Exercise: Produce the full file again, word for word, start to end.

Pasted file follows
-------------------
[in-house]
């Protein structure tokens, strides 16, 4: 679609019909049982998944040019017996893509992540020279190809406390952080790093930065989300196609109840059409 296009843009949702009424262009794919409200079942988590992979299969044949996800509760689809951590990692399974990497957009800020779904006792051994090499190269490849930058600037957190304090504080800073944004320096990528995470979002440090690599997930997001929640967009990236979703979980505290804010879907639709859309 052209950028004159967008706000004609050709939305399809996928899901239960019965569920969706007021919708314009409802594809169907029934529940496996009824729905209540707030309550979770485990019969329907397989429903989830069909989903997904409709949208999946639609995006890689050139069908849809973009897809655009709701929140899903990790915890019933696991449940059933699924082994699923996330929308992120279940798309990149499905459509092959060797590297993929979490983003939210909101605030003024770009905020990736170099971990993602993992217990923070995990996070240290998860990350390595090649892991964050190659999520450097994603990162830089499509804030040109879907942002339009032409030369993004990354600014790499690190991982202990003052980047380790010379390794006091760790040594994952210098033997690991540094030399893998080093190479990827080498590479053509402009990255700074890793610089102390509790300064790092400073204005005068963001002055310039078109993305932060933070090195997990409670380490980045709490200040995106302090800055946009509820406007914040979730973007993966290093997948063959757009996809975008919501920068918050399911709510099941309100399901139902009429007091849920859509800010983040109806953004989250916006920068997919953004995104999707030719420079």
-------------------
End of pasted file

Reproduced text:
[in-house]
């Protein structure tokens, strides 16, 4: 679609019909049982998944040019017996893509992540020279190809406390952080790093930065989300196609109840059409 296009843009949702009424262009794919409200079942988590992979299969044949996800509760689809951590990692399974990497957009800020779904006792051994090499190269490849930058600037957190304090504080800073944004320096990528995470979002440090690599997930997001929640967009990236979703979980505290804010879907639709859309 052209950028004159967008706000004609050709939305399809996928899901239960019965569920969706007021919708314009409802594809169907029934529940496996009824729905209540707030309550979770485990019969329907397989429903989830069909989903997904409709949208999946639609995006890689050139069908849809973009897809655009709701929140899903990790915890019933696991449940059933699924082994699923996330929308992120279940798309990149499905459509092959060797590297993929979490983003939210909101605030003024770009905020990736170099971990993602993992217990923070995990996070240290998860990350390595090649892991964050190659999520450097994603990162830089499509804030040109879907942002339009032409030369993004990354600014790499690190991982202990003052980047380790010379390794006091760790040594994952210098033997690991540094030399893998080093190479990827080498590479053509402009990255700074890793610089102390509790300064790092400073204005005068963001002055310039078109993305932060933070090195997990409670380490980045709490200040995106302090800055946009509820406007914040979730973007993966290093997948063959757009996809975008919501920068918050399911709510099941309100399901139902009429007091849920859509800010983040109806953004989250916006920068997919953004995104999707030719420079």